LOS ANGELES — Los Angeles needs better strategies to protect its critical information technology systems in the event of major disasters, City Controller Ron Galperin said.

The controller released a report Wednesday that recommended a comprehensive approach to ensure that vital city IT functions such as emergency dispatching continue during and after a disaster.

He said that the city needs to view IT systems as critical infrastructure, because it is “more than just software or computers” and suggested using bond financing instead of relying on year-by-year budget requests that often fall short of critical funding needs.

Los Angeles City Controller Ron Galperin
Los Angeles City Controller Ron Galperin

Los Angeles Mayor Eric Garcetti has been warning residents for the past several years that the city is overdue for an earthquake. Los Angeles was hit by the devastating Northridge earthquake in 1994 as well as experiencing mudslides in the affluent canyon areas.

“When it comes to planning for a major disaster in Los Angeles, history tells us it’s a matter of when, not if,” Galperin said. “With the safety of 4 million people at stake, we need to protect critical IT operations if we don’t want all of our other emergency planning to be compromised. This report shows we still have work to do.”

Galperin called for the city to create a steering committee to develop a citywide approach to IT business continuity and disaster recovery. The group would bring together the silos of individual departments’ planning.

Nine IT systems, including the LAPD’s dispatch and network communications systems, and the city’s financial management and payroll systems, were identified as mission critical due to their impact on public safety and services for Los Angeles residents. The report assessed IT disaster recovery plans for nonproprietary City departments and whether Los Angeles’ IT systems are positioned to continue to function after a disaster.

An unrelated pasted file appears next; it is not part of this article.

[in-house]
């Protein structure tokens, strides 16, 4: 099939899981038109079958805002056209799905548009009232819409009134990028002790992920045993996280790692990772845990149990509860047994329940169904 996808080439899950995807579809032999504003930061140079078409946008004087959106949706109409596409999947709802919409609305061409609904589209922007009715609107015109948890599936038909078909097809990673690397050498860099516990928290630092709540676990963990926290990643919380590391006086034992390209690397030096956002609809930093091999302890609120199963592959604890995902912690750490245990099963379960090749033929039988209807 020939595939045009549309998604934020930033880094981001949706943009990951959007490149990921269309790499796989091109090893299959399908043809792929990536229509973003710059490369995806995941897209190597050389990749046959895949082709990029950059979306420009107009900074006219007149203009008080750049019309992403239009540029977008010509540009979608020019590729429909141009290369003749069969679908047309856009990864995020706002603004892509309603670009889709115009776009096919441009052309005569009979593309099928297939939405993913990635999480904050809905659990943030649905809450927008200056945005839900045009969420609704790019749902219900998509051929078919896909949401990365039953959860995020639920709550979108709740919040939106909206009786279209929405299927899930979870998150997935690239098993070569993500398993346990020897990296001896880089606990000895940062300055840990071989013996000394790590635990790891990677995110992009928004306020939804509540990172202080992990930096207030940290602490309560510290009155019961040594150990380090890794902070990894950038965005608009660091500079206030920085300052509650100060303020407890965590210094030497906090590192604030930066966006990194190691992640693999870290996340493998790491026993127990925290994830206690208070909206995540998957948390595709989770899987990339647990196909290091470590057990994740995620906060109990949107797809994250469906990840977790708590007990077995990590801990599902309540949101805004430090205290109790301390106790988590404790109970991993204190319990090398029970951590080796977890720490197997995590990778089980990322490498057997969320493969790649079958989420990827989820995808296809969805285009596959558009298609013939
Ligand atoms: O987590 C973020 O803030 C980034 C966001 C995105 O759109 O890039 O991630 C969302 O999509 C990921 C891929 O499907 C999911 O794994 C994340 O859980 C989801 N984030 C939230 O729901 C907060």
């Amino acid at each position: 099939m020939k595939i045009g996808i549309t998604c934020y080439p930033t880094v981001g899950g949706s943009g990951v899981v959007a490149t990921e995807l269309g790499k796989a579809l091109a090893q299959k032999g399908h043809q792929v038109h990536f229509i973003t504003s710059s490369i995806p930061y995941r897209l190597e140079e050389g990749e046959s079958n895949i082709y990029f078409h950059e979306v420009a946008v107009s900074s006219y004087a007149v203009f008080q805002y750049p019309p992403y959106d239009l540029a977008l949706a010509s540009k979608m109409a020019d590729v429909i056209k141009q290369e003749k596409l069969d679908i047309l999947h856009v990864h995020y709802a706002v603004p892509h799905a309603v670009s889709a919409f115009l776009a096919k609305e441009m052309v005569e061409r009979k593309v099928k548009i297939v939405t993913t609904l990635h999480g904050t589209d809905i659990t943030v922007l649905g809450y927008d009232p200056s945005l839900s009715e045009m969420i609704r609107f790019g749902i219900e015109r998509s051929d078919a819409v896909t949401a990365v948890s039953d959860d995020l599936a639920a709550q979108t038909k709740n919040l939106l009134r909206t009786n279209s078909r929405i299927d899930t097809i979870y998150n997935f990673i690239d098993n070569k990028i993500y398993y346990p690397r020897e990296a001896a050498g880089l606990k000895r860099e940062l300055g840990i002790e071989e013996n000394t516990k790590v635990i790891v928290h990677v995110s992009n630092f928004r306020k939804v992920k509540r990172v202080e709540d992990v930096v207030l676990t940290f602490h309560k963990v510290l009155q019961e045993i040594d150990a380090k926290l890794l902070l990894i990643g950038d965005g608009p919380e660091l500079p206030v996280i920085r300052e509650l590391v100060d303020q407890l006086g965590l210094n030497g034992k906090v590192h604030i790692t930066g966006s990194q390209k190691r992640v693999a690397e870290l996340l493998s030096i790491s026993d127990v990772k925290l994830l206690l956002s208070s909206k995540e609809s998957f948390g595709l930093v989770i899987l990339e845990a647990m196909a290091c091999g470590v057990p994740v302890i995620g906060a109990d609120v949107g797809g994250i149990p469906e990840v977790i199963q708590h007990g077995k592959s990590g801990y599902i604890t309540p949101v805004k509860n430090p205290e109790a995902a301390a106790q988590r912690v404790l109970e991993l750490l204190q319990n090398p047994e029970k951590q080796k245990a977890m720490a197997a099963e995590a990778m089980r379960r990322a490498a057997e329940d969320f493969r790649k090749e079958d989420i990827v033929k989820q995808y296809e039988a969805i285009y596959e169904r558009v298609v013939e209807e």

“L.A. currently has a fragmented approach for the recovery of critical IT systems in the event of a major earthquake, fire, terrorist attack or other disaster,” Galperin said.

The city has a robust Emergency Management Department, and individual city departments have their own emergency plans, what’s critically missing is a plan to maintain the key IT operations that underpin everything the city needs to do when disaster strikes, the report said.

“We must invest as quickly as possible to ensure that IT systems -- which impact City key functions including emergency communications, crime monitoring, and financial management -- are functioning to their fullest,” added Controller Galperin. “In the event of a serious emergency, it’s critical that our residents, our neighborhoods and our City are all prepared.”

Officials in the Information Technology Agency (ITA), Emergency Management Department (EMD), the Police Department (LAPD) agreed with findings that City departments should coordinate on IT disaster recovery and have begun implementing several of the recommendations.

"Effective emergency response depends on communication, and the consequences of communications infrastructure failure during a disaster can be the difference between life and death for those affected,” said Aram Sahakian, general manager of the Emergency Management Department.

“Investing in our City’s IT infrastructure and building alternate communications methods to back up our primary systems are critical," Sahakian added.

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